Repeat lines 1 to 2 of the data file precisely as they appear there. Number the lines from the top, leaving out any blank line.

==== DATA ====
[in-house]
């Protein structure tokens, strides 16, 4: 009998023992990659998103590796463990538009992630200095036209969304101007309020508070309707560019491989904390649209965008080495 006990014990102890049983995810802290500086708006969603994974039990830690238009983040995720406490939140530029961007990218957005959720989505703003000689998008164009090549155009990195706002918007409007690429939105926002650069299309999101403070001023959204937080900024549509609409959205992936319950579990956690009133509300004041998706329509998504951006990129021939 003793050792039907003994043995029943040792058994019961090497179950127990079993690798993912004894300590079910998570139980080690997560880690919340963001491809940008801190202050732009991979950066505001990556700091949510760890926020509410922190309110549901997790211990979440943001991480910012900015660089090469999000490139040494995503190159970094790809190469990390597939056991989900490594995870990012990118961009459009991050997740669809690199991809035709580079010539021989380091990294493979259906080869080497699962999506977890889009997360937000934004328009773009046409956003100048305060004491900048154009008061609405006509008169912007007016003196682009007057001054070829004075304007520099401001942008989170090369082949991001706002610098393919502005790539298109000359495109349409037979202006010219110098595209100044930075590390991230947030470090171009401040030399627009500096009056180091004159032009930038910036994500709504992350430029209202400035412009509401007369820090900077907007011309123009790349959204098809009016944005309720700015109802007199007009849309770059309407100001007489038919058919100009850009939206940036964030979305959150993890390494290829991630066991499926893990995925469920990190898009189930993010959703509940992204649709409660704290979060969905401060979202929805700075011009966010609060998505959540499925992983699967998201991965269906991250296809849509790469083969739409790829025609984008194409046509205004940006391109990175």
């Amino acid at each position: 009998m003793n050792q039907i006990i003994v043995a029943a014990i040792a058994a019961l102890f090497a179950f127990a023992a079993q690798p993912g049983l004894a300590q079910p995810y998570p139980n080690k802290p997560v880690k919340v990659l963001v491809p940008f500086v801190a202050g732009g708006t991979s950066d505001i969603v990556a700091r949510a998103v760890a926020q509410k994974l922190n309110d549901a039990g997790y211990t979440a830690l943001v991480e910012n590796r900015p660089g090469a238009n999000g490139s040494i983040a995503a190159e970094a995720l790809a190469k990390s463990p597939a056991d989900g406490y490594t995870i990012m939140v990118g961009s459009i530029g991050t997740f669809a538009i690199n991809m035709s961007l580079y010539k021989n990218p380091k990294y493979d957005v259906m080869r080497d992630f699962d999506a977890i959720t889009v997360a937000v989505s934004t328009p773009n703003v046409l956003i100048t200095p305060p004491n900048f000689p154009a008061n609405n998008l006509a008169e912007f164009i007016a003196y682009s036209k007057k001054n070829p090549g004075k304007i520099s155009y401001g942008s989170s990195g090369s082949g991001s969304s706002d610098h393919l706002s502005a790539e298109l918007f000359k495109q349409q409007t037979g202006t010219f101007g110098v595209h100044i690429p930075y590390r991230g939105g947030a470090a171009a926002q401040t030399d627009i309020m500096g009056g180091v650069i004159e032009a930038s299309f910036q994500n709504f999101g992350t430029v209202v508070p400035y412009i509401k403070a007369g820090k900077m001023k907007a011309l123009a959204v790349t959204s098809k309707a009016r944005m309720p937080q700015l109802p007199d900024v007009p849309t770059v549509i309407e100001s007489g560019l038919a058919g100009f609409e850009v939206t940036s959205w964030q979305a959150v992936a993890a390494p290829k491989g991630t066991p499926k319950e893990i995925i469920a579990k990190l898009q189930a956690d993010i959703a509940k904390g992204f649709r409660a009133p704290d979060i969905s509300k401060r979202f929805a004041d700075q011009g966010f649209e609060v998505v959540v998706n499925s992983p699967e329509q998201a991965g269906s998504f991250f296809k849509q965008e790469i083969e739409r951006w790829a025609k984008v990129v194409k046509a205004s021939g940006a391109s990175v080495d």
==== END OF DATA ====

[in-house]
């Protein structure tokens, strides 16, 4: 009998023992990659998103590796463990538009992630200095036209969304101007309020508070309707560019491989904390649209965008080495 006990014990102890049983995810802290500086708006969603994974039990830690238009983040995720406490939140530029961007990218957005959720989505703003000689998008164009090549155009990195706002918007409007690429939105926002650069299309999101403070001023959204937080900024549509609409959205992936319950579990956690009133509300004041998706329509998504951006990129021939 003793050792039907003994043995029943040792058994019961090497179950127990079993690798993912004894300590079910998570139980080690997560880690919340963001491809940008801190202050732009991979950066505001990556700091949510760890926020509410922190309110549901997790211990979440943001991480910012900015660089090469999000490139040494995503190159970094790809190469990390597939056991989900490594995870990012990118961009459009991050997740669809690199991809035709580079010539021989380091990294493979259906080869080497699962999506977890889009997360937000934004328009773009046409956003100048305060004491900048154009008061609405006509008169912007007016003196682009007057001054070829004075304007520099401001942008989170090369082949991001706002610098393919502005790539298109000359495109349409037979202006010219110098595209100044930075590390991230947030470090171009401040030399627009500096009056180091004159032009930038910036994500709504992350430029209202400035412009509401007369820090900077907007011309123009790349959204098809009016944005309720700015109802007199007009849309770059309407100001007489038919058919100009850009939206940036964030979305959150993890390494290829991630066991499926893990995925469920990190898009189930993010959703509940992204649709409660704290979060969905401060979202929805700075011009966010609060998505959540499925992983699967998201991965269906991250296809849509790469083969739409790829025609984008194409046509205004940006391109990175």